13.35 – 14.30: Innovative Finance: New Models Of Financing

Climate change, food insecurity, inequality, poverty, the threat of pandemics and sustainable development goals: all require significant funding that goes far beyond what governments alone can provide. Through new partnerships, philanthropy and the development of creative financing solutions, we can bridge the gaps and address the world’s biggest challenges.

14.35 – 15.35: Cross-Sector Partnerships: Creation Of Value

Major shifts are taking place in the context within which partnerships are created and operate. and many are rising to the challenge, in a range of ways and driven by a wide variety of motivations. The private sector can provide new practices and perspectives that contribute to improvements. Therefore, leveraging the knowledge of the private sector into supporting the Global Reset and Building Back Better is vital for the future success. Whether this be expertise in telecommunications, sanitation or financing, the private sector can bring unique capabilities. This session will look at the biggest challenges to public and private partnerships while considering the role of trust, shared values and inclusive growth as business cannot thrive in a failing world.

15.40 - 16.00 Fireside Chat/ Keynote Address: Mental Health

16.05 - 17.00: Unlocking The Potential: Harnessing Innovation

The crisis we are going through will leave traces. We have the responsibility to build the fairer world that our children expect, one in which innovation contributes to the common good. We have used the term “innovation” to refer to the role of technology, products and processes from other sectors, new forms of partnership, and the use of the ideas and coping capacities of crisis-affected people. However, as with many emerging ideas and re-definitions needed, use of the term in the humanitarian system has lacked conceptual clarity, leading to misuse, overuse, and the risk that it may become hollow rhetoric.

A better understanding of the potential and purpose of the innovation cycle and an innovation mindset can bring great benefits in building back better and it is time to invest in innovation.

17.00 – 17.55: Harnessing Technology For Good

The COVID-19 epidemic served as a reality check in many areas. The response to the pandemic was first and foremost human, through an outstanding mobilisation of the caregivers, women and men working on the front line. Their service to the community showed how technology alone is not a cure-all. For many of us, the period was nonetheless substantially digital. Digital practices have experienced a breakthrough, helping to maintain social and family cohesion and accelerating adoption of teleworking, telemedicine, distance learning, and online access to culture and knowledge, among others. These practices, new to some, will not go away when the virus subsides. This great crisis brings many lasting transformations, and digital transformation is not the least.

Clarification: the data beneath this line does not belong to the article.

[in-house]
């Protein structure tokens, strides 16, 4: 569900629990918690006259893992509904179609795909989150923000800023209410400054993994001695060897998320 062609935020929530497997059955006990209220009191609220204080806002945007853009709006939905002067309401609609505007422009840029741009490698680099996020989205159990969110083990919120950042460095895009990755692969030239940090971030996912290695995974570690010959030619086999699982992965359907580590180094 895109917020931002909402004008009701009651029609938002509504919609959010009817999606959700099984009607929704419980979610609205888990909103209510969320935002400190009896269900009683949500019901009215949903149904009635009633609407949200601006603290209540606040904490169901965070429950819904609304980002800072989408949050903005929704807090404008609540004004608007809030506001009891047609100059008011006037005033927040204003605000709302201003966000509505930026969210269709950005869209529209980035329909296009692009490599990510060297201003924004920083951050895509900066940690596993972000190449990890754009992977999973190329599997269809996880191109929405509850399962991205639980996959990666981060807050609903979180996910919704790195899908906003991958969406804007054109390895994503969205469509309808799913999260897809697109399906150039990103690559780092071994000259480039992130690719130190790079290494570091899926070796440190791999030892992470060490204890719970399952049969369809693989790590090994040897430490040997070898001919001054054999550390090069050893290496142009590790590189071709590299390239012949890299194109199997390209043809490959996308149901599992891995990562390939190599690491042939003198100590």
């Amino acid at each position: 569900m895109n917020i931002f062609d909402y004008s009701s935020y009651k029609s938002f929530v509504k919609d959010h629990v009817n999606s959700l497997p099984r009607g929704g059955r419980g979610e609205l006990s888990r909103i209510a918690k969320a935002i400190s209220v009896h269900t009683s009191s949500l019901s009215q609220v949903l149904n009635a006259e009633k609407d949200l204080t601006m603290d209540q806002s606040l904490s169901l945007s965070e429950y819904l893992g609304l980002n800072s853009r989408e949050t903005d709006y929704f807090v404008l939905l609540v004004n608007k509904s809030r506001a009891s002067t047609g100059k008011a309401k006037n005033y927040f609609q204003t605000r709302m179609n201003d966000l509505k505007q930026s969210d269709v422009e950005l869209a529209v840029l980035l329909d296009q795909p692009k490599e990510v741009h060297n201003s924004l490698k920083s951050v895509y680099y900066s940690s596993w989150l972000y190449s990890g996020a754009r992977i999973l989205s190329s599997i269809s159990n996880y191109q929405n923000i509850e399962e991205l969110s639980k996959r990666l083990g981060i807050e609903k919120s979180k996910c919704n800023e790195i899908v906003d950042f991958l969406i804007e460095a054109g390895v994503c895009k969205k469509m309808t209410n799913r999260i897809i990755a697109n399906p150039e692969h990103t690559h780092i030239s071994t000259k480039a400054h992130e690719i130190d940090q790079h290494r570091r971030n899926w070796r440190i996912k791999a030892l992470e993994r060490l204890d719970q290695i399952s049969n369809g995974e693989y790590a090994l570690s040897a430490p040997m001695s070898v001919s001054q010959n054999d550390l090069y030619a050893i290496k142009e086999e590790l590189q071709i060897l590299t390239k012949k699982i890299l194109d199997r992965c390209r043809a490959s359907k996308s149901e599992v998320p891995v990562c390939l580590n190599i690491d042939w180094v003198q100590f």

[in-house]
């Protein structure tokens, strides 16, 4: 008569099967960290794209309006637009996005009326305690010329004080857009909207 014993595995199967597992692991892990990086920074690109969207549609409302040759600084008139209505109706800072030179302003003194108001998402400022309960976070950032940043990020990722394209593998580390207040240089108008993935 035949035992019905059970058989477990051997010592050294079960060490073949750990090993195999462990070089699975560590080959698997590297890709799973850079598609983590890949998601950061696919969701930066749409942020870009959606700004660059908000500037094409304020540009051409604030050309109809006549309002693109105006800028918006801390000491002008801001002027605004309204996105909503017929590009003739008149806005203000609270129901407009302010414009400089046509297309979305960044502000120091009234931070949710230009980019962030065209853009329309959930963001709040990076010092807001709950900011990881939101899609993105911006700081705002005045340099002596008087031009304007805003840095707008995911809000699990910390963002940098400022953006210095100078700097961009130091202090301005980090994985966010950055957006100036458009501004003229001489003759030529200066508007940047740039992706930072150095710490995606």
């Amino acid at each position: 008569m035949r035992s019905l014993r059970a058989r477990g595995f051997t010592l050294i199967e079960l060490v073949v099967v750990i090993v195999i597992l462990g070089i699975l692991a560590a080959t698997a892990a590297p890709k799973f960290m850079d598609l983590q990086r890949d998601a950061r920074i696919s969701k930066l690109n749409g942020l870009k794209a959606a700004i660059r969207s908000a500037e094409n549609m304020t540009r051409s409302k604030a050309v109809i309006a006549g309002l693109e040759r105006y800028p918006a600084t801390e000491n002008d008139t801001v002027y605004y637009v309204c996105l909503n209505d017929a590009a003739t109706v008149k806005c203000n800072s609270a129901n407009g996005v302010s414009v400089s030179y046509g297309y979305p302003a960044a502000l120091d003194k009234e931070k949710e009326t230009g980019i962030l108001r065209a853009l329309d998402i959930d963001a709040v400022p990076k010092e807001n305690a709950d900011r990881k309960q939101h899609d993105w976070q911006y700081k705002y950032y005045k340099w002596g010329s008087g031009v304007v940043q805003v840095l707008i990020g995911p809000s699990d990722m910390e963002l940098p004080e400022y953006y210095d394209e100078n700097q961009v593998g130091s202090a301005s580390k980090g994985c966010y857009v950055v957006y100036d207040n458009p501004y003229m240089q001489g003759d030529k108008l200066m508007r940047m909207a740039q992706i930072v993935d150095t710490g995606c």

Beyond paying lip service to CSR, Tech for Good companies, corporate groups and start-ups, will need to transform themselves and, together with the support of civil society and the research community, find development models that put digital at the service of humanity, rather than the other way round. The session will provide an opportunity to collectively draw attention to actions that have been undertaken, and to explore how to mobilise digital technology and artificial intelligence responsibly to meet major humanitarian challenges.

17.55 – 18.00: Closing Remarks 

Timeline and agenda are subject to change.

THEMATIC THEATRES

THEMATIC THEATRES

Each convening of the World Humanitarian Forum is focused on  bringing together a rich selection of world-class, expert speakers  from across the globe. Our Thematic Theatres provide an innovative  platform for these thought leaders to tackle ‘head-on’ the key  issues and challenges facing the sector today. These sessions cover a range of topics, including Tech For Good, Innovation, Supply  Chain Management, International Development, and Finance and  Funding. By initiating themed discussions in front of an international  audience, these theatres inspire attendees and deepen the industry’s  understanding of key trends in the Humanitarian and International Development world.